Opinion / Op-Ed Contributors

Huawei showing the way forward for Chinese brands

By Mike Bastin (China Daily) Updated: 2016-05-31 07:56

Huawei showing the way forward for Chinese brands


How many of us have looked around the office and wondered not whether our colleagues use a smartphone, but rather what brand of smartphone they use, such is the omnipotence of this high-tech gadget.

If we went just one small step further we would probably be surprised to find out just how many now covet the latest Huawei smartphone, rather than an Apple, as might be expected.

If you are one of these Huawei smartphone users or want-to-be users, you are not alone. Last year the Shenzhen-based Chinese high-tech giant shipped smartphones to 108 million users around the world. It is now the world's third-largest smartphone producer, with an impressive share of 8.7 percent in the global smartphone market in the first quarter of 2016.

And now Huawei is taking rival Samsung to court in China and the United States over alleged patent infringements. It is the first time a Chinese manufacturer has taken on the world's largest smartphone vendor.

Perhaps the most significant statistic of all is the Chinese company's spending on research and development in 2015. Last year Huawei invested a whopping $9 billion on R&D, almost $1 billion more than arch rival Apple.

Huawei is a perfect example of the new, modern Chinese corporate brand that was created and built in China by talented and innovative Chinese high-tech engineers.

Huawei's impressive international expansion has not involved major takeovers of foreign brands, nor has it involved long-standing partnerships or any kind of significant support at all from established Western brands.

Chinese owned and Chinese led, Huawei represents a shining light globally with an envious reputation for technological innovation.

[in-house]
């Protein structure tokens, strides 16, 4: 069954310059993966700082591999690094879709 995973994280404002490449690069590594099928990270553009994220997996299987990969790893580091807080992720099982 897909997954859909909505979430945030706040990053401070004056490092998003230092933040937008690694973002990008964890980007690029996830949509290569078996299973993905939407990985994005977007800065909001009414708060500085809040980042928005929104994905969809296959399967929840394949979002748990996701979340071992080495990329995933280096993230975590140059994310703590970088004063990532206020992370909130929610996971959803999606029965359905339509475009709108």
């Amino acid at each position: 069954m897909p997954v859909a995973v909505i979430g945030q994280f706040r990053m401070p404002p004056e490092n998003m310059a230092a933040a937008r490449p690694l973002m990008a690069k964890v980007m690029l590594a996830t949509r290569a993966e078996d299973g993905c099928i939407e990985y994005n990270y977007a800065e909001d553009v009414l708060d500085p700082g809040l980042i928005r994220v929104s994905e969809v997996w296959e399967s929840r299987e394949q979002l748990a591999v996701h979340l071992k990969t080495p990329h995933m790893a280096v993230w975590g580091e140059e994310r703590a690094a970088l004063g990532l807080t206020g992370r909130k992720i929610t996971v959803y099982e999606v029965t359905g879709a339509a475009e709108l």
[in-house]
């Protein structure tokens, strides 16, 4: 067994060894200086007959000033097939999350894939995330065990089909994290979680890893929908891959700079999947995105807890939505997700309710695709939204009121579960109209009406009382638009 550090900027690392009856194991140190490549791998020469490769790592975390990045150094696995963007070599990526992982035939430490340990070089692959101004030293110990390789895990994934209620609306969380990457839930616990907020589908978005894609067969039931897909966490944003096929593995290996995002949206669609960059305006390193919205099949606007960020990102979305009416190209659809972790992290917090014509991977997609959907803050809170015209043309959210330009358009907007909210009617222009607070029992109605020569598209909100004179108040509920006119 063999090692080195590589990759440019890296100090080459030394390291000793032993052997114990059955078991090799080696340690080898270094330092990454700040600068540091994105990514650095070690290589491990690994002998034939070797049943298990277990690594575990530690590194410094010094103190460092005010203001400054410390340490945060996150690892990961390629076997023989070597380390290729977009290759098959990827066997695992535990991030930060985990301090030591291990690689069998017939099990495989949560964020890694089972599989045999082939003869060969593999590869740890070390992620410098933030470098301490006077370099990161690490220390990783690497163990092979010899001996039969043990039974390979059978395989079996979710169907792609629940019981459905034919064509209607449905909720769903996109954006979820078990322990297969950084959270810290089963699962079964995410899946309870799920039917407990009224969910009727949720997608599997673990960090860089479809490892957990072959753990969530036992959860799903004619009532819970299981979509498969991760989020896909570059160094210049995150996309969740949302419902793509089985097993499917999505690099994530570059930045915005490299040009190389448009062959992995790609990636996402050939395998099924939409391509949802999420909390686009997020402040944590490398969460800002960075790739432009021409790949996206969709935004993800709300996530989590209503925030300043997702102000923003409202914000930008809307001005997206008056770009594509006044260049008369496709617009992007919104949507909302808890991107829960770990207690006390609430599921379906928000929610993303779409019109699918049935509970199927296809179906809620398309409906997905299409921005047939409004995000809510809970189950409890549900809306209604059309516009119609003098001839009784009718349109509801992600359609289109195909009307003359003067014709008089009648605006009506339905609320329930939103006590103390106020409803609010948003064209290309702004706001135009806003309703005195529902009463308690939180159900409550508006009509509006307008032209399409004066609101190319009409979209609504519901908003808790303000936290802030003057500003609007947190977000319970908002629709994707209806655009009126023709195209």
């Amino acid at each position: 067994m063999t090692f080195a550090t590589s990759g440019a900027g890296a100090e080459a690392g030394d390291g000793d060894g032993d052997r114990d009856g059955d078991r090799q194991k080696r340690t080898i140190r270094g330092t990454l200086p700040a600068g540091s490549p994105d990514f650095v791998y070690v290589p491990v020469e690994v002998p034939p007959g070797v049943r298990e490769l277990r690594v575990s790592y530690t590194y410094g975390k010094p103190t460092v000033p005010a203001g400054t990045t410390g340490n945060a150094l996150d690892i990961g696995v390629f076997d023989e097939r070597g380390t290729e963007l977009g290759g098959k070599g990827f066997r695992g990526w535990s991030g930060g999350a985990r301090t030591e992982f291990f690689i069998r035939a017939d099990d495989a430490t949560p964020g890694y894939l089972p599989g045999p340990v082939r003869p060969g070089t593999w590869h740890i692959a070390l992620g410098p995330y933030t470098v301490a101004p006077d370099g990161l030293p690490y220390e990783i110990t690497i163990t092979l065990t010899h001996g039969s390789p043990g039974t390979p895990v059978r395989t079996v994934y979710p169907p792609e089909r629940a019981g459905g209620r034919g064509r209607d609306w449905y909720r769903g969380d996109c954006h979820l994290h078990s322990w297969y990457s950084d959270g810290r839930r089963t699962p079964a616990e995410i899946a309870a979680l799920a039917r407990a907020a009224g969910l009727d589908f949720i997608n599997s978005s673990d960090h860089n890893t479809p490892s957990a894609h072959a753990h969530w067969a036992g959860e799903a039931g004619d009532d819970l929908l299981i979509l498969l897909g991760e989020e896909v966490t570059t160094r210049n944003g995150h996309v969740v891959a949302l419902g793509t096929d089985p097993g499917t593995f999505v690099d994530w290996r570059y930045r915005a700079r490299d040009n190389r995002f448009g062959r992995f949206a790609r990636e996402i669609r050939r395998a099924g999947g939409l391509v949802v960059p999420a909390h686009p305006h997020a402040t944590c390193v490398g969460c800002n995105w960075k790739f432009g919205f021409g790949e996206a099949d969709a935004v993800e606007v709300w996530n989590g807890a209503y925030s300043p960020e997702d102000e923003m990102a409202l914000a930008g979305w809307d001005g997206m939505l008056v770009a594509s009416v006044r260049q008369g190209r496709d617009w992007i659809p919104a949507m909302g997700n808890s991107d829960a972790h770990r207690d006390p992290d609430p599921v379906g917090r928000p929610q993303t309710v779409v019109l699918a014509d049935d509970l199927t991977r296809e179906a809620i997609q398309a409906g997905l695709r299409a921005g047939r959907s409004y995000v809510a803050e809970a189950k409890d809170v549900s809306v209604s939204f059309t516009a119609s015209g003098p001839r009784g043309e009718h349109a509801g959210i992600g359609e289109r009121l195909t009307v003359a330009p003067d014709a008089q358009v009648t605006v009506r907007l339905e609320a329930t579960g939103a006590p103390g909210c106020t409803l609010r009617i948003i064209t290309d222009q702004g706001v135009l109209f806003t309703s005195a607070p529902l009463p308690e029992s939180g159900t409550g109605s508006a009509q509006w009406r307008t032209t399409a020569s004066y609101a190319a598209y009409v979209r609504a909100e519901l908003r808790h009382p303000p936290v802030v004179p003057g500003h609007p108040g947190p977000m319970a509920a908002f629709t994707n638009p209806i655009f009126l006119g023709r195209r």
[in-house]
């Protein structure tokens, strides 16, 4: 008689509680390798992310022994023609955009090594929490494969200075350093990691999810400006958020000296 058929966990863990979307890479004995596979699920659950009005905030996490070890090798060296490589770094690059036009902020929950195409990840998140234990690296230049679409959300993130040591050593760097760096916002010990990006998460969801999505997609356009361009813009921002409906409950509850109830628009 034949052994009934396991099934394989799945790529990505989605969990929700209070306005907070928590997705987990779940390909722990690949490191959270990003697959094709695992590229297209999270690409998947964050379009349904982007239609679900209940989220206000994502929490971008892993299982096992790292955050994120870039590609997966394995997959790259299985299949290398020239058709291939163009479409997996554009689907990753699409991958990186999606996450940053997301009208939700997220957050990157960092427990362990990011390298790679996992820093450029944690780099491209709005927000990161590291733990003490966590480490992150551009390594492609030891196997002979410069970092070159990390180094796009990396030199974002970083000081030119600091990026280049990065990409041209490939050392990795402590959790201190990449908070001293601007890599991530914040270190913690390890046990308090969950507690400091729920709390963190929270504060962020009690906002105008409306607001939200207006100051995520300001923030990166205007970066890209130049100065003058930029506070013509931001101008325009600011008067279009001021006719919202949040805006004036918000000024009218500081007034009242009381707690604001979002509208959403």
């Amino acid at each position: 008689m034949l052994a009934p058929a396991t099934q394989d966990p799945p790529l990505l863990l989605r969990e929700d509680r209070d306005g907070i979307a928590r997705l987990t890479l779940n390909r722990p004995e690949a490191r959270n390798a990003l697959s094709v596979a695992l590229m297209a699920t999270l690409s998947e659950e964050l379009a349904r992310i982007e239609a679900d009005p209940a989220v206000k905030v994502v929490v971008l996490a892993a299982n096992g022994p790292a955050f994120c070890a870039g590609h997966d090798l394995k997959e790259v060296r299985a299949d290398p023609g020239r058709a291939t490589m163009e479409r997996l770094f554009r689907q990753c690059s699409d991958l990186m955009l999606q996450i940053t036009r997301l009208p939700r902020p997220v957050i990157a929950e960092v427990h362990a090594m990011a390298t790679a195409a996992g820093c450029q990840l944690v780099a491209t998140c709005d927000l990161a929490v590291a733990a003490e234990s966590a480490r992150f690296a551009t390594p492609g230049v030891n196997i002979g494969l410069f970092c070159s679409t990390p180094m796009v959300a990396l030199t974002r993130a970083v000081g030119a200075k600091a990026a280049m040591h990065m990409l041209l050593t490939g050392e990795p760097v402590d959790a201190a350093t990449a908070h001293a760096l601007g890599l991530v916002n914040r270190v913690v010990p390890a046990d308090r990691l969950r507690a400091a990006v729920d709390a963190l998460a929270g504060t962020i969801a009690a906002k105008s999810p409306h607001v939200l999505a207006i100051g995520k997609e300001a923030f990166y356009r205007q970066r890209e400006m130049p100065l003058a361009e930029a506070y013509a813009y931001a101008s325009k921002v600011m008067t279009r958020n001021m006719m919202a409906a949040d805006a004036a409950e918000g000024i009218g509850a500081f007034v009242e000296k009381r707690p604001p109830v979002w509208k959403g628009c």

But what is most impressive and most avant-garde for Chinese companies is the emotional brand image that Huawei has managed to establish internationally. The logo plays a significant part here, also the name. Huawei's progress towards an ever more emotional bond with its internationally expanding customer community accelerated even more with news earlier this year of the appointment of Lionel Messi as their global brand ambassador. The appointment of Messi, who surely needs no introduction, is the smartest of smart moves for the globally ambitious smartphone producer. Not only will Messi's association raise awareness of Huawei worldwide, it will also further infuse the brand with very positive emotional brand values such as "excitement", "passion" and "fun".

Not that Messi's appointment is the company's only sports sponsorship initiative. Huawei has long-standing, formal tie-in relationships with leading football clubs across Europe such as Arsenal, Athletico Madrid and AC Milan, as well as clubs in Peru, Mexico and Colombia.

In fact, such is the rapid rise of the Huawei brand that all sorts of suitable, related brand extension possibilities are already presenting themselves as viable strategic options.

For example, it should come as no surprise if before too long we witness the first Huawei automobile, possibly electric, rolling off the production line and destined for global markets.

Digital cameras present another perfect brand extension opportunity for Huawei too.

All in all, Huawei's success story leaves a well-marked trail for other Chinese companies to follow, and not just those in the high-tech sector.

Most importantly it is Huawei's very strong Chinese identity and image that have contributed to its increasing global dominance. Huawei's Chinese identity automatically injects the corporate brand with Chinese cultural values such as "harmony", "togetherness" and "respect". It is this that should stand out as the way forward for the international emergence of Chinese companies generally.

The author is a visiting professor at the University of International Business and Economics in Beijing.

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